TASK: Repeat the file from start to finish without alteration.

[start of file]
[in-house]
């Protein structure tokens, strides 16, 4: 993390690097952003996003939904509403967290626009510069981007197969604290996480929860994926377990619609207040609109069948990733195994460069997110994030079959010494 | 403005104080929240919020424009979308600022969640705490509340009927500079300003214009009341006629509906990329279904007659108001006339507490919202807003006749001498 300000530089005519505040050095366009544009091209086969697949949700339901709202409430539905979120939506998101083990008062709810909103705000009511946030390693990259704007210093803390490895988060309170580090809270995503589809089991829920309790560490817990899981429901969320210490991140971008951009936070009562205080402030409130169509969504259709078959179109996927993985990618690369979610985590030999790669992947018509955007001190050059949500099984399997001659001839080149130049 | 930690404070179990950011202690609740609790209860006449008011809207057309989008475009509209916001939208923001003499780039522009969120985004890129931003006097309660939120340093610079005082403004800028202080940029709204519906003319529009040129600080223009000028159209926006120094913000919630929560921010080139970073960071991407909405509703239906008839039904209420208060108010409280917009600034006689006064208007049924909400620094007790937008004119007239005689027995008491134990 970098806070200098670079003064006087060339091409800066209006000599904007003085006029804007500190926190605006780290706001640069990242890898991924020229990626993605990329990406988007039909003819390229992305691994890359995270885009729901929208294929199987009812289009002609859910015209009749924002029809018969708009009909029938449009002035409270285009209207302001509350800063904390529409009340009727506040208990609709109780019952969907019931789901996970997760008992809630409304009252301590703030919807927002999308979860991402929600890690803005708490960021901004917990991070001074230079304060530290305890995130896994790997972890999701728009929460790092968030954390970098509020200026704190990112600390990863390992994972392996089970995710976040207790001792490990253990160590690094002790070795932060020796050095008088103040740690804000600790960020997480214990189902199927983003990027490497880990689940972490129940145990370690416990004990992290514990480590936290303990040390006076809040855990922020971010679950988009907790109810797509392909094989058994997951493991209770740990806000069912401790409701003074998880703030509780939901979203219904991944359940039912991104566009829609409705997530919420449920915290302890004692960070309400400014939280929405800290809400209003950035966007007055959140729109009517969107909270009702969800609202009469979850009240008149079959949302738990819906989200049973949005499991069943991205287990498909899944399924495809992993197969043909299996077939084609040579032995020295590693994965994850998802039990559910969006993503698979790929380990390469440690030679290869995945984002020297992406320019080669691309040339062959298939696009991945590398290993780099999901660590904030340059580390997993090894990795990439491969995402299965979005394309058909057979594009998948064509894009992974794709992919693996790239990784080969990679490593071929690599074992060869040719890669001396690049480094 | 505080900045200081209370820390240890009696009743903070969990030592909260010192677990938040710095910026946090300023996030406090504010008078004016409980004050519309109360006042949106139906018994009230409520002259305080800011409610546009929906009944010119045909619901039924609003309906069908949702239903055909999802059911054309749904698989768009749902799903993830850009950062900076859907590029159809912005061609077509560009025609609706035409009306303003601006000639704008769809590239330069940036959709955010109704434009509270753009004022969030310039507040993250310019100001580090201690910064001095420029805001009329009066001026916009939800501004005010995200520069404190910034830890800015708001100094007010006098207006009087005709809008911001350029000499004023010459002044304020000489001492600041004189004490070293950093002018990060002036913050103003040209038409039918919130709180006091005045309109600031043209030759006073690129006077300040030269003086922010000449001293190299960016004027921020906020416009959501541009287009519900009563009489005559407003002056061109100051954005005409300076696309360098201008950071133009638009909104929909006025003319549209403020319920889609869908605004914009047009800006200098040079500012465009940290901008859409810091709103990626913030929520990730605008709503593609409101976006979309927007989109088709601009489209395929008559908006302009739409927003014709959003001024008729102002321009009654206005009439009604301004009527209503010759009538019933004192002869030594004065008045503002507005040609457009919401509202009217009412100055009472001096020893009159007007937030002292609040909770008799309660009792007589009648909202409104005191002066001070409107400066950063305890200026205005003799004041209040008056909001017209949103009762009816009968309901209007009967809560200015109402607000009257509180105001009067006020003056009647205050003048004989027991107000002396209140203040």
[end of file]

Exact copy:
[in-house]
């Protein structure tokens, strides 16, 4: 993390690097952003996003939904509403967290626009510069981007197969604290996480929860994926377990619609207040609109069948990733195994460069997110994030079959010494 | 403005104080929240919020424009979308600022969640705490509340009927500079300003214009009341006629509906990329279904007659108001006339507490919202807003006749001498 300000530089005519505040050095366009544009091209086969697949949700339901709202409430539905979120939506998101083990008062709810909103705000009511946030390693990259704007210093803390490895988060309170580090809270995503589809089991829920309790560490817990899981429901969320210490991140971008951009936070009562205080402030409130169509969504259709078959179109996927993985990618690369979610985590030999790669992947018509955007001190050059949500099984399997001659001839080149130049 | 930690404070179990950011202690609740609790209860006449008011809207057309989008475009509209916001939208923001003499780039522009969120985004890129931003006097309660939120340093610079005082403004800028202080940029709204519906003319529009040129600080223009000028159209926006120094913000919630929560921010080139970073960071991407909405509703239906008839039904209420208060108010409280917009600034006689006064208007049924909400620094007790937008004119007239005689027995008491134990 970098806070200098670079003064006087060339091409800066209006000599904007003085006029804007500190926190605006780290706001640069990242890898991924020229990626993605990329990406988007039909003819390229992305691994890359995270885009729901929208294929199987009812289009002609859910015209009749924002029809018969708009009909029938449009002035409270285009209207302001509350800063904390529409009340009727506040208990609709109780019952969907019931789901996970997760008992809630409304009252301590703030919807927002999308979860991402929600890690803005708490960021901004917990991070001074230079304060530290305890995130896994790997972890999701728009929460790092968030954390970098509020200026704190990112600390990863390992994972392996089970995710976040207790001792490990253990160590690094002790070795932060020796050095008088103040740690804000600790960020997480214990189902199927983003990027490497880990689940972490129940145990370690416990004990992290514990480590936290303990040390006076809040855990922020971010679950988009907790109810797509392909094989058994997951493991209770740990806000069912401790409701003074998880703030509780939901979203219904991944359940039912991104566009829609409705997530919420449920915290302890004692960070309400400014939280929405800290809400209003950035966007007055959140729109009517969107909270009702969800609202009469979850009240008149079959949302738990819906989200049973949005499991069943991205287990498909899944399924495809992993197969043909299996077939084609040579032995020295590693994965994850998802039990559910969006993503698979790929380990390469440690030679290869995945984002020297992406320019080669691309040339062959298939696009991945590398290993780099999901660590904030340059580390997993090894990795990439491969995402299965979005394309058909057979594009998948064509894009992974794709992919693996790239990784080969990679490593071929690599074992060869040719890669001396690049480094 | 505080900045200081209370820390240890009696009743903070969990030592909260010192677990938040710095910026946090300023996030406090504010008078004016409980004050519309109360006042949106139906018994009230409520002259305080800011409610546009929906009944010119045909619901039924609003309906069908949702239903055909999802059911054309749904698989768009749902799903993830850009950062900076859907590029159809912005061609077509560009025609609706035409009306303003601006000639704008769809590239330069940036959709955010109704434009509270753009004022969030310039507040993250310019100001580090201690910064001095420029805001009329009066001026916009939800501004005010995200520069404190910034830890800015708001100094007010006098207006009087005709809008911001350029000499004023010459002044304020000489001492600041004189004490070293950093002018990060002036913050103003040209038409039918919130709180006091005045309109600031043209030759006073690129006077300040030269003086922010000449001293190299960016004027921020906020416009959501541009287009519900009563009489005559407003002056061109100051954005005409300076696309360098201008950071133009638009909104929909006025003319549209403020319920889609869908605004914009047009800006200098040079500012465009940290901008859409810091709103990626913030929520990730605008709503593609409101976006979309927007989109088709601009489209395929008559908006302009739409927003014709959003001024008729102002321009009654206005009439009604301004009527209503010759009538019933004192002869030594004065008045503002507005040609457009919401509202009217009412100055009472001096020893009159007007937030002292609040909770008799309660009792007589009648909202409104005191002066001070409107400066950063305890200026205005003799004041209040008056909001017209949103009762009816009968309901209007009967809560200015109402607000009257509180105001009067006020003056009647205050003048004989027991107000002396209140203040």